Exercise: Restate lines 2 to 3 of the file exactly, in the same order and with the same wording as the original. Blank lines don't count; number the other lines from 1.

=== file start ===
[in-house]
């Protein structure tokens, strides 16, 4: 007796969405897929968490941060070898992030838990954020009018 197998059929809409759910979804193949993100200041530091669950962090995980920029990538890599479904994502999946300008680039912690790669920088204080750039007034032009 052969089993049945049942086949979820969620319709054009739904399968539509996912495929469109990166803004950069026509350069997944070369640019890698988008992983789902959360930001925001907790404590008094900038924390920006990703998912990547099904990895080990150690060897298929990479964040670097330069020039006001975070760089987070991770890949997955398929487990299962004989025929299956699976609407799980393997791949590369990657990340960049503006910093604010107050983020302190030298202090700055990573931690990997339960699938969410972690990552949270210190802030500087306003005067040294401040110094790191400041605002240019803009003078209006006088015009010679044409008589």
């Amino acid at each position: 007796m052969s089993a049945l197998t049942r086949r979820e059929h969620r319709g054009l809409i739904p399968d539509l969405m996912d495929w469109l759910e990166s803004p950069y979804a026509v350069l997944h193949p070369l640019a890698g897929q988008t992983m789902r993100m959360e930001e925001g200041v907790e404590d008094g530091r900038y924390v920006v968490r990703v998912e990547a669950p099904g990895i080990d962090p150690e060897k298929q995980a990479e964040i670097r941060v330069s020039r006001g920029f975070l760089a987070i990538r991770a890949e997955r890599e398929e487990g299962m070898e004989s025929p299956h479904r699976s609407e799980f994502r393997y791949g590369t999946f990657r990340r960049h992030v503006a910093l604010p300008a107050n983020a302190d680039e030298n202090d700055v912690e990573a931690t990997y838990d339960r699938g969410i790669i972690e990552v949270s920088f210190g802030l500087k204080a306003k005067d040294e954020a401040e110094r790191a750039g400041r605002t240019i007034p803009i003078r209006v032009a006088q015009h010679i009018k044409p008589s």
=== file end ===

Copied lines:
């Protein structure tokens, strides 16, 4: 007796969405897929968490941060070898992030838990954020009018 197998059929809409759910979804193949993100200041530091669950962090995980920029990538890599479904994502999946300008680039912690790669920088204080750039007034032009 052969089993049945049942086949979820969620319709054009739904399968539509996912495929469109990166803004950069026509350069997944070369640019890698988008992983789902959360930001925001907790404590008094900038924390920006990703998912990547099904990895080990150690060897298929990479964040670097330069020039006001975070760089987070991770890949997955398929487990299962004989025929299956699976609407799980393997791949590369990657990340960049503006910093604010107050983020302190030298202090700055990573931690990997339960699938969410972690990552949270210190802030500087306003005067040294401040110094790191400041605002240019803009003078209006006088015009010679044409008589």
């Amino acid at each position: 007796m052969s089993a049945l197998t049942r086949r979820e059929h969620r319709g054009l809409i739904p399968d539509l969405m996912d495929w469109l759910e990166s803004p950069y979804a026509v350069l997944h193949p070369l640019a890698g897929q988008t992983m789902r993100m959360e930001e925001g200041v907790e404590d008094g530091r900038y924390v920006v968490r990703v998912e990547a669950p099904g990895i080990d962090p150690e060897k298929q995980a990479e964040i670097r941060v330069s020039r006001g920029f975070l760089a987070i990538r991770a890949e997955r890599e398929e487990g299962m070898e004989s025929p299956h479904r699976s609407e799980f994502r393997y791949g590369t999946f990657r990340r960049h992030v503006a910093l604010p300008a107050n983020a302190d680039e030298n202090d700055v912690e990573a931690t990997y838990d339960r699938g969410i790669i972690e990552v949270s920088f210190g802030l500087k204080a306003k005067d040294e954020a401040e110094r790191a750039g400041r605002t240019i007034p803009i003078r209006v032009a006088q015009h010679i009018k044409p008589s």